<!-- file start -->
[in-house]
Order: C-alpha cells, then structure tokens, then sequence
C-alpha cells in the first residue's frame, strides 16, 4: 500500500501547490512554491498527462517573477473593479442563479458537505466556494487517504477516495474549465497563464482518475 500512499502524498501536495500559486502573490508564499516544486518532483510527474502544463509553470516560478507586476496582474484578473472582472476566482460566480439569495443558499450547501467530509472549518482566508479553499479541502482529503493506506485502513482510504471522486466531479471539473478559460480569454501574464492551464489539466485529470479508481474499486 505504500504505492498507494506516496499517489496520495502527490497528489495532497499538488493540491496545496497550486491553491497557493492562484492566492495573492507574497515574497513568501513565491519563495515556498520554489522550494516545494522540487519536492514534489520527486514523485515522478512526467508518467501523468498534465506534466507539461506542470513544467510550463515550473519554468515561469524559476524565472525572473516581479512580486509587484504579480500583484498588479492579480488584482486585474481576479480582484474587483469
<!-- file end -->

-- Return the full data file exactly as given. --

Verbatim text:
[in-house]
Order: C-alpha cells, then structure tokens, then sequence
C-alpha cells in the first residue's frame, strides 16, 4: 500500500501547490512554491498527462517573477473593479442563479458537505466556494487517504477516495474549465497563464482518475 500512499502524498501536495500559486502573490508564499516544486518532483510527474502544463509553470516560478507586476496582474484578473472582472476566482460566480439569495443558499450547501467530509472549518482566508479553499479541502482529503493506506485502513482510504471522486466531479471539473478559460480569454501574464492551464489539466485529470479508481474499486 505504500504505492498507494506516496499517489496520495502527490497528489495532497499538488493540491496545496497550486491553491497557493492562484492566492495573492507574497515574497513568501513565491519563495515556498520554489522550494516545494522540487519536492514534489520527486514523485515522478512526467508518467501523468498534465506534466507539461506542470513544467510550463515550473519554468515561469524559476524565472525572473516581479512580486509587484504579480500583484498588479492579480488584482486585474481576479480582484474587483469